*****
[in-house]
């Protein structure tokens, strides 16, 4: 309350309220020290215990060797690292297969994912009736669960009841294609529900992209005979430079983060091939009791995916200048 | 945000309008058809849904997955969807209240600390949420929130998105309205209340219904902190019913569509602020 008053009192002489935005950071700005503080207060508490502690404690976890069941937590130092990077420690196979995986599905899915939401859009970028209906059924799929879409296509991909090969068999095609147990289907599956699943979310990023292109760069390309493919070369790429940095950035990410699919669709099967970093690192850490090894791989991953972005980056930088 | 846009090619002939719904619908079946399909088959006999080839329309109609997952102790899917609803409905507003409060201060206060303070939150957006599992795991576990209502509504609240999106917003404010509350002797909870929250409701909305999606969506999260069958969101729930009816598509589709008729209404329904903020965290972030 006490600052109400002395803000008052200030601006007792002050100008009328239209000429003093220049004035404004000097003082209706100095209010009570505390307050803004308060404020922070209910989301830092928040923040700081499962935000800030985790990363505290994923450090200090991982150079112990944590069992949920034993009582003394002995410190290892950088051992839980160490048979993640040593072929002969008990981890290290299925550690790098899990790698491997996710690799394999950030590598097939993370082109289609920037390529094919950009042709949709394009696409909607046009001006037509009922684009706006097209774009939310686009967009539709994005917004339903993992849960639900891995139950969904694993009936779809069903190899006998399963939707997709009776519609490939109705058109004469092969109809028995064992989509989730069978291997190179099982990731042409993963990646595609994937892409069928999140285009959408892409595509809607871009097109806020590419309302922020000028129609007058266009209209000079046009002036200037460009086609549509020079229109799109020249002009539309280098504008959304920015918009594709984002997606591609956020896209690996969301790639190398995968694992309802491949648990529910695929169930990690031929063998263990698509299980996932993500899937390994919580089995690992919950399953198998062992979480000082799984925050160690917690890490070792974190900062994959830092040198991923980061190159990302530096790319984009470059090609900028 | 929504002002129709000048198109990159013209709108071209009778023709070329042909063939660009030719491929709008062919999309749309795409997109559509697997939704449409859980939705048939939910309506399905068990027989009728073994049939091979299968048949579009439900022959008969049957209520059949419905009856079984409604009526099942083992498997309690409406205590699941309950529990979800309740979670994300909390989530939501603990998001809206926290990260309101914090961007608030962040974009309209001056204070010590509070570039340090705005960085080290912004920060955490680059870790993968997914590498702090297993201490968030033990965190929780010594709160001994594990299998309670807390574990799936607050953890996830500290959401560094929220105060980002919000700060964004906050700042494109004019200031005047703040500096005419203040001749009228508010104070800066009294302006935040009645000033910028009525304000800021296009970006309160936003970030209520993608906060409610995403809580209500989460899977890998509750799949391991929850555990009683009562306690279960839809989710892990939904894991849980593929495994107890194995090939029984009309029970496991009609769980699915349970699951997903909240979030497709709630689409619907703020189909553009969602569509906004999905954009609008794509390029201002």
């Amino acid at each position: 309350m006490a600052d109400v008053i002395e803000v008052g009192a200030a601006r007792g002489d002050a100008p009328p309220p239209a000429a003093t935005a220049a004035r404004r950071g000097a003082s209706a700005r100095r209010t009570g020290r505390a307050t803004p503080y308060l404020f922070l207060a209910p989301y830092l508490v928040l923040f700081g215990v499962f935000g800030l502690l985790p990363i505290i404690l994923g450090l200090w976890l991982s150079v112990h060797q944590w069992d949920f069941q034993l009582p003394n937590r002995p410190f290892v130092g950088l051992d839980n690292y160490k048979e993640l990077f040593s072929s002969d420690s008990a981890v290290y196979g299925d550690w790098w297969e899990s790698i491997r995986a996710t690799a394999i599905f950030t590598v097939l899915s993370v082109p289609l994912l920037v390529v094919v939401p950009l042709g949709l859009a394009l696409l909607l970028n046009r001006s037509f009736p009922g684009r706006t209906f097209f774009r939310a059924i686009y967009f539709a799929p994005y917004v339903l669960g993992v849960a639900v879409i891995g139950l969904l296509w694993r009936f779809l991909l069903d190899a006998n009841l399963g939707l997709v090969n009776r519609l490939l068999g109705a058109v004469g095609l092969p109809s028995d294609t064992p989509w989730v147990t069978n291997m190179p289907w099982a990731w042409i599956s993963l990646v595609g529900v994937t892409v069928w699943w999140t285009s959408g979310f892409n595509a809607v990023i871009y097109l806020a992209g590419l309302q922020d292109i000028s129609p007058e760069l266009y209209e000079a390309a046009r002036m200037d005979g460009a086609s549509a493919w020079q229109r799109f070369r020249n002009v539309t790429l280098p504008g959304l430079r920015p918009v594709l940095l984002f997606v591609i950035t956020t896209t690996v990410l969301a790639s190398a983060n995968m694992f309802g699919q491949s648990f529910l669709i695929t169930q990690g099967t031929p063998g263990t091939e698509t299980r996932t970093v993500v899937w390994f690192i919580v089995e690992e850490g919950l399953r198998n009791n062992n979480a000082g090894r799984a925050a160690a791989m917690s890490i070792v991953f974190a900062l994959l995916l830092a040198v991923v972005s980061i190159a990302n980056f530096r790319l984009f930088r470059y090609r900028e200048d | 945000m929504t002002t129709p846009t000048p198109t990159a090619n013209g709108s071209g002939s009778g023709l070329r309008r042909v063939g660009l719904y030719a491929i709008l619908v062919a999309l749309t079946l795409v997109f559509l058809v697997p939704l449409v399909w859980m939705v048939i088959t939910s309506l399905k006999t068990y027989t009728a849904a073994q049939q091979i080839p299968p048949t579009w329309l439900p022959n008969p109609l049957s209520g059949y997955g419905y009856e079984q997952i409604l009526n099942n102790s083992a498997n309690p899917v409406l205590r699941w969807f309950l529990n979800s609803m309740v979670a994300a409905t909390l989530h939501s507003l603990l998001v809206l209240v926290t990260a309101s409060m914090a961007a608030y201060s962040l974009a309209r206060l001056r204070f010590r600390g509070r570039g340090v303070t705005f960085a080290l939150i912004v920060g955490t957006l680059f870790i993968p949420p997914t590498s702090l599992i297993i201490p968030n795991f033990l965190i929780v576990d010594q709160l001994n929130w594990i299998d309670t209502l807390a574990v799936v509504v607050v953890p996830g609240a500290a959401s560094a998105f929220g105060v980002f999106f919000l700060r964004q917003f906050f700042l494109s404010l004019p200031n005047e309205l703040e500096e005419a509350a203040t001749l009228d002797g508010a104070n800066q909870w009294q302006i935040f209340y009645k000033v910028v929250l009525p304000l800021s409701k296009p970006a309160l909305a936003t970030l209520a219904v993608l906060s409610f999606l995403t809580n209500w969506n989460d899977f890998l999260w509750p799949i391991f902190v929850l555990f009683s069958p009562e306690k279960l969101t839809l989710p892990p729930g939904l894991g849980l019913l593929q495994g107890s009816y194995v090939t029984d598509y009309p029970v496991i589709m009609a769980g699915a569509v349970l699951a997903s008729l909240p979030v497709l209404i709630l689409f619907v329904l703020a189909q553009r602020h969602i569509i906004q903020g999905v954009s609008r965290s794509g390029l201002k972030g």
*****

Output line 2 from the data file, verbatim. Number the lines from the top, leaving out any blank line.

């Protein structure tokens, strides 16, 4: 309350309220020290215990060797690292297969994912009736669960009841294609529900992209005979430079983060091939009791995916200048 | 945000309008058809849904997955969807209240600390949420929130998105309205209340219904902190019913569509602020 008053009192002489935005950071700005503080207060508490502690404690976890069941937590130092990077420690196979995986599905899915939401859009970028209906059924799929879409296509991909090969068999095609147990289907599956699943979310990023292109760069390309493919070369790429940095950035990410699919669709099967970093690192850490090894791989991953972005980056930088 | 846009090619002939719904619908079946399909088959006999080839329309109609997952102790899917609803409905507003409060201060206060303070939150957006599992795991576990209502509504609240999106917003404010509350002797909870929250409701909305999606969506999260069958969101729930009816598509589709008729209404329904903020965290972030 006490600052109400002395803000008052200030601006007792002050100008009328239209000429003093220049004035404004000097003082209706100095209010009570505390307050803004308060404020922070209910989301830092928040923040700081499962935000800030985790990363505290994923450090200090991982150079112990944590069992949920034993009582003394002995410190290892950088051992839980160490048979993640040593072929002969008990981890290290299925550690790098899990790698491997996710690799394999950030590598097939993370082109289609920037390529094919950009042709949709394009696409909607046009001006037509009922684009706006097209774009939310686009967009539709994005917004339903993992849960639900891995139950969904694993009936779809069903190899006998399963939707997709009776519609490939109705058109004469092969109809028995064992989509989730069978291997190179099982990731042409993963990646595609994937892409069928999140285009959408892409595509809607871009097109806020590419309302922020000028129609007058266009209209000079046009002036200037460009086609549509020079229109799109020249002009539309280098504008959304920015918009594709984002997606591609956020896209690996969301790639190398995968694992309802491949648990529910695929169930990690031929063998263990698509299980996932993500899937390994919580089995690992919950399953198998062992979480000082799984925050160690917690890490070792974190900062994959830092040198991923980061190159990302530096790319984009470059090609900028 | 929504002002129709000048198109990159013209709108071209009778023709070329042909063939660009030719491929709008062919999309749309795409997109559509697997939704449409859980939705048939939910309506399905068990027989009728073994049939091979299968048949579009439900022959008969049957209520059949419905009856079984409604009526099942083992498997309690409406205590699941309950529990979800309740979670994300909390989530939501603990998001809206926290990260309101914090961007608030962040974009309209001056204070010590509070570039340090705005960085080290912004920060955490680059870790993968997914590498702090297993201490968030033990965190929780010594709160001994594990299998309670807390574990799936607050953890996830500290959401560094929220105060980002919000700060964004906050700042494109004019200031005047703040500096005419203040001749009228508010104070800066009294302006935040009645000033910028009525304000800021296009970006309160936003970030209520993608906060409610995403809580209500989460899977890998509750799949391991929850555990009683009562306690279960839809989710892990939904894991849980593929495994107890194995090939029984009309029970496991009609769980699915349970699951997903909240979030497709709630689409619907703020189909553009969602569509906004999905954009609008794509390029201002």